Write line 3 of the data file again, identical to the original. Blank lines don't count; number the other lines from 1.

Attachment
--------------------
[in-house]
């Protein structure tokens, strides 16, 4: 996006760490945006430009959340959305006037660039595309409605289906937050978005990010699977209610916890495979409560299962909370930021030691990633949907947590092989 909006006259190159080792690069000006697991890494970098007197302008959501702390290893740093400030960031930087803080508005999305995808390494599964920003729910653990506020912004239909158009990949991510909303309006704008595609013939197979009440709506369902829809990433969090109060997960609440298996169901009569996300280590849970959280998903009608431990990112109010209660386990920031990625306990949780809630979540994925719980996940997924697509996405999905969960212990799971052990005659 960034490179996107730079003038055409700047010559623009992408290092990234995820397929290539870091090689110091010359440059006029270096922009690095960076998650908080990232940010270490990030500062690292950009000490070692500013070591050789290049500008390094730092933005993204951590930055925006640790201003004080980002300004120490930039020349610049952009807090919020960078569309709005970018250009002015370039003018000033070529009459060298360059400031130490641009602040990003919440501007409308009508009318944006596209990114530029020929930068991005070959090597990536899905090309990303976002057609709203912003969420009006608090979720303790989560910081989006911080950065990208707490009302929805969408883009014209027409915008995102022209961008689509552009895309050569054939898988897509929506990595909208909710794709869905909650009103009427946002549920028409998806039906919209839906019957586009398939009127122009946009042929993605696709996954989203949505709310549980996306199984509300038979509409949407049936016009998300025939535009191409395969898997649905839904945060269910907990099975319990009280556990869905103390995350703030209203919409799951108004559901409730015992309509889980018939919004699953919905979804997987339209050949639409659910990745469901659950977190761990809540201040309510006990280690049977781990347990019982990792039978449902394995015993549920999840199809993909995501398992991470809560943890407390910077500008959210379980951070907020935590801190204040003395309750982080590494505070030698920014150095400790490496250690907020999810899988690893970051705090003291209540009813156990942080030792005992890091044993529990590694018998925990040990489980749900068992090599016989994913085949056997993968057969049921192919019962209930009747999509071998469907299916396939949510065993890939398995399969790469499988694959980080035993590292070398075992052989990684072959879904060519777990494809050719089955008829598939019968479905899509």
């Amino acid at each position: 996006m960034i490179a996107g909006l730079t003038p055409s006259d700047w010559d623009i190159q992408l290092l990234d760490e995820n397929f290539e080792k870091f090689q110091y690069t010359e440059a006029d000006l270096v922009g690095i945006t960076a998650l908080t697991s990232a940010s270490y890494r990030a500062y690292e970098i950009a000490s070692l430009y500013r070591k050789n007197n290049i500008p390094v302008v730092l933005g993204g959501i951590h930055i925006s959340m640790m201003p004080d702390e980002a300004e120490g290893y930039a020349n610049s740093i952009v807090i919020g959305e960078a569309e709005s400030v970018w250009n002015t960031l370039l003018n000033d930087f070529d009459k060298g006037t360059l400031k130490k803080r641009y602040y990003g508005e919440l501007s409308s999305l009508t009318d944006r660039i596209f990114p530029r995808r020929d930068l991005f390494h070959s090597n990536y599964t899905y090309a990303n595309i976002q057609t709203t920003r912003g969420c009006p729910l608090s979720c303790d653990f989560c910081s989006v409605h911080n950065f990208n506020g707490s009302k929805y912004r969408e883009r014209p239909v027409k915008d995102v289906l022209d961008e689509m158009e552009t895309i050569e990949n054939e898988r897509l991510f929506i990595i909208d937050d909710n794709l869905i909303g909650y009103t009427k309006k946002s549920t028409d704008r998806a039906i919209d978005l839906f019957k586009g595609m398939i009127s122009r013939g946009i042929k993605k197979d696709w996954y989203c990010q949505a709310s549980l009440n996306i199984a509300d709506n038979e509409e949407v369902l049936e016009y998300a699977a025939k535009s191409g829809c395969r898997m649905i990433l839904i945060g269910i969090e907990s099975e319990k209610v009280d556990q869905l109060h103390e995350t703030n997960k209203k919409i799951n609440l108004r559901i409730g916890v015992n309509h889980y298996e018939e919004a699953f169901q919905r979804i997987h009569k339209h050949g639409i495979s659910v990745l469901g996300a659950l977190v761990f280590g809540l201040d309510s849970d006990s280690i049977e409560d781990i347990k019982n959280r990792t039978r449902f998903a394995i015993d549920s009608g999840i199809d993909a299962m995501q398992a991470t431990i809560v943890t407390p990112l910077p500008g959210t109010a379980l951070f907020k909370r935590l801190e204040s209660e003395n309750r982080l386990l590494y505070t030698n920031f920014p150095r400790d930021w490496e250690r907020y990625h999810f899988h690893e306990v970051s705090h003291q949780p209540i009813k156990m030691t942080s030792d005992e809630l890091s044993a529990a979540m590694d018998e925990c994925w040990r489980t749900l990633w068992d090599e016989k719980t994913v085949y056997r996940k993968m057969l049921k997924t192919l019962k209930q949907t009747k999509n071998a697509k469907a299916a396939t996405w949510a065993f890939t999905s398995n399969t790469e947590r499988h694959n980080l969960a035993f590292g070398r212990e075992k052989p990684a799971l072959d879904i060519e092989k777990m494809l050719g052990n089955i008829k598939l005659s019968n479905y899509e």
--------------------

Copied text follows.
């Amino acid at each position: 996006m960034i490179a996107g909006l730079t003038p055409s006259d700047w010559d623009i190159q992408l290092l990234d760490e995820n397929f290539e080792k870091f090689q110091y690069t010359e440059a006029d000006l270096v922009g690095i945006t960076a998650l908080t697991s990232a940010s270490y890494r990030a500062y690292e970098i950009a000490s070692l430009y500013r070591k050789n007197n290049i500008p390094v302008v730092l933005g993204g959501i951590h930055i925006s959340m640790m201003p004080d702390e980002a300004e120490g290893y930039a020349n610049s740093i952009v807090i919020g959305e960078a569309e709005s400030v970018w250009n002015t960031l370039l003018n000033d930087f070529d009459k060298g006037t360059l400031k130490k803080r641009y602040y990003g508005e919440l501007s409308s999305l009508t009318d944006r660039i596209f990114p530029r995808r020929d930068l991005f390494h070959s090597n990536y599964t899905y090309a990303n595309i976002q057609t709203t920003r912003g969420c009006p729910l608090s979720c303790d653990f989560c910081s989006v409605h911080n950065f990208n506020g707490s009302k929805y912004r969408e883009r014209p239909v027409k915008d995102v289906l022209d961008e689509m158009e552009t895309i050569e990949n054939e898988r897509l991510f929506i990595i909208d937050d909710n794709l869905i909303g909650y009103t009427k309006k946002s549920t028409d704008r998806a039906i919209d978005l839906f019957k586009g595609m398939i009127s122009r013939g946009i042929k993605k197979d696709w996954y989203c990010q949505a709310s549980l009440n996306i199984a509300d709506n038979e509409e949407v369902l049936e016009y998300a699977a025939k535009s191409g829809c395969r898997m649905i990433l839904i945060g269910i969090e907990s099975e319990k209610v009280d556990q869905l109060h103390e995350t703030n997960k209203k919409i799951n609440l108004r559901i409730g916890v015992n309509h889980y298996e018939e919004a699953f169901q919905r979804i997987h009569k339209h050949g639409i495979s659910v990745l469901g996300a659950l977190v761990f280590g809540l201040d309510s849970d006990s280690i049977e409560d781990i347990k019982n959280r990792t039978r449902f998903a394995i015993d549920s009608g999840i199809d993909a299962m995501q398992a991470t431990i809560v943890t407390p990112l910077p500008g959210t109010a379980l951070f907020k909370r935590l801190e204040s209660e003395n309750r982080l386990l590494y505070t030698n920031f920014p150095r400790d930021w490496e250690r907020y990625h999810f899988h690893e306990v970051s705090h003291q949780p209540i009813k156990m030691t942080s030792d005992e809630l890091s044993a529990a979540m590694d018998e925990c994925w040990r489980t749900l990633w068992d090599e016989k719980t994913v085949y056997r996940k993968m057969l049921k997924t192919l019962k209930q949907t009747k999509n071998a697509k469907a299916a396939t996405w949510a065993f890939t999905s398995n399969t790469e947590r499988h694959n980080l969960a035993f590292g070398r212990e075992k052989p990684a799971l072959d879904i060519e092989k777990m494809l050719g052990n089955i008829k598939l005659s019968n479905y899509e």